The Michigan House and Senate passed an omnibus package of gaming legislation late Thursday evening.  The legislation, encompassing a package of seven bills, covers revisions to charitable gaming, authorization and regulation of internet gaming, authorization and regulation of fantasy sports, permitting third party advance deposit wagering companies to work with Michigan’s racetracks to permit live and simulcast horse races over the internet, and amends the Michigan Gaming Control Act to modify and modernize supplier and occupational licensing procedures.

The bills regarding the charitable gaming (SB 35 and HB 4084) focus on the Millionaire Parties currently permitted under state law and provide an overhaul of the licensure of suppliers, requirements for the presence and participation of charitable organizations, increase the daily dollar limit on games, and contains several other refinements.

The third-party advance deposit wagering bill (HB 4611) legalizes horse track facilities to work with third party companies to offer wagering on live and simulcast horse races over the internet and through mobile phones.

The bill addressing fantasy sports (HB 6420) sets up regulation and licensing of operators of fantasy sports game with the MGCB having regulatory oversight.

Perhaps the most talked-about bills are the ones that authorize internet gaming (HB 4926 and HB 4927).  The bills restrict operators to the existing three Detroit casinos and Indian tribes with existing gaming compacts with the State of Michigan, and sets up a regulatory and licensing process to be followed.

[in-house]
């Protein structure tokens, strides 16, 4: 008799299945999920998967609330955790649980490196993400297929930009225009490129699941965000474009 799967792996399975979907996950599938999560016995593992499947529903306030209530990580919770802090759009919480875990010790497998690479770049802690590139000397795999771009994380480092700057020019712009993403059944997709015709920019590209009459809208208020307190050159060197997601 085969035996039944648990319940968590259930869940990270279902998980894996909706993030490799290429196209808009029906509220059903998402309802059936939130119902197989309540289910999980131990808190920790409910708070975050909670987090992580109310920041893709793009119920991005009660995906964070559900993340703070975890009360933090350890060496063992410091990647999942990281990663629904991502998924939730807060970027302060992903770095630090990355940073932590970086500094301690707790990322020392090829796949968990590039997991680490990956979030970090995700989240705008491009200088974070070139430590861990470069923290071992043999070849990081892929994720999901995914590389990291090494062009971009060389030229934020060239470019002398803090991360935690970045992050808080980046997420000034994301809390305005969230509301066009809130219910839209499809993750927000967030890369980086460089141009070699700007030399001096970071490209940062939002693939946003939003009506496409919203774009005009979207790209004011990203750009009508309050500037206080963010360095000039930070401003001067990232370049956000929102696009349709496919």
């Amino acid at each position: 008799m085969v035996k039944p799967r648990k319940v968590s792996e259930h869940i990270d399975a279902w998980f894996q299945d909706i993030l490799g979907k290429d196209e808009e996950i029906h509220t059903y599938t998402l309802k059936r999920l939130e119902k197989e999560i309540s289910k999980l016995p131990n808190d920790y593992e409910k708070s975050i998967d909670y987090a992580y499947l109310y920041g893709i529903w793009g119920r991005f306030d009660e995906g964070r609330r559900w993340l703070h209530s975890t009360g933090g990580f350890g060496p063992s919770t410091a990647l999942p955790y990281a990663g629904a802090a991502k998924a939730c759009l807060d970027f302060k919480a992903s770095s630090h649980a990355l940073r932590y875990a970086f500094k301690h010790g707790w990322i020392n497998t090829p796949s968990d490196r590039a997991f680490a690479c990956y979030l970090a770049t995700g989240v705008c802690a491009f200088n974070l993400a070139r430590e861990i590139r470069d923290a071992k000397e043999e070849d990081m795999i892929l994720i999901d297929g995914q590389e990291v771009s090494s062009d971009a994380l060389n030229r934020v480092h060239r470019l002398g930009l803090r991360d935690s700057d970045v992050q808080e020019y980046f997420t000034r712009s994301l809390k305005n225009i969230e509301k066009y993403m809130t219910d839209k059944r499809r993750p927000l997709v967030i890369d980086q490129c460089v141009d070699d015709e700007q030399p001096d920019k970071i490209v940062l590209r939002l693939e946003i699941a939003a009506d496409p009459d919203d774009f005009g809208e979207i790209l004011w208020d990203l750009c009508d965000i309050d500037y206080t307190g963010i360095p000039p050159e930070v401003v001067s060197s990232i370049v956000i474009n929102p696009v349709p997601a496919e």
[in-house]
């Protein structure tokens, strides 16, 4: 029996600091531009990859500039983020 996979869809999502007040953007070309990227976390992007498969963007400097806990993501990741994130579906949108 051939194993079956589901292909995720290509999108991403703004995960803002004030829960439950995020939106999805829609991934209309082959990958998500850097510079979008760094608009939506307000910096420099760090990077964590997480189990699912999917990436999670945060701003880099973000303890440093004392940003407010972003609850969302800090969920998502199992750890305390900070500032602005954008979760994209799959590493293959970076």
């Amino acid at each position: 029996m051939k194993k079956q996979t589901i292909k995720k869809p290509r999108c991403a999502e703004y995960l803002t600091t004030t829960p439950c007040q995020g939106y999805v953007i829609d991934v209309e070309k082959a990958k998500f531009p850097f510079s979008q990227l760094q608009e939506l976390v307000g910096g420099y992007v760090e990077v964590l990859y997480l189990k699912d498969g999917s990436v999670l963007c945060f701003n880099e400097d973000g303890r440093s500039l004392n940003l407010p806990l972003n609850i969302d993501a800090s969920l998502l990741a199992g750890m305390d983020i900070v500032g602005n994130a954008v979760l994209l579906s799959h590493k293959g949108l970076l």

Finally, the Michigan Gaming Control Act was amended to update and modernize supplier and occupational licensing procedures in HB 5881.  The Michigan Gaming Control Act required a supermajority approval of 75% of both the House and the Senate for this bill.  The Gaming Control Act has not been amended since 1997 and was due for revisions to reflect the many changes that have affected the casino industry over the past 20 years.

The legislative session officially ends December 31, 2018.  Per the legislative process, the governor must either sign enacted bills within 14 days of passage or veto them.  Generally, if a bill is not signed or vetoed within 14 days, it automatically becomes law.  The exception is if the legislative session ends before 14 days have passed.  In this instance, if the governor does not sign the bills into law, it will constitute a “pocket veto” and they will not become law.

The Michigan Gaming Control Board is tasked by the various bills to develop rules and regulations governing internet gaming and fantasy sports.  The legislation sets a period of one year for the development and promulgation of the rules and regulation.

Please contact us if you would like a copy of any of the bills as passed by the legislature.


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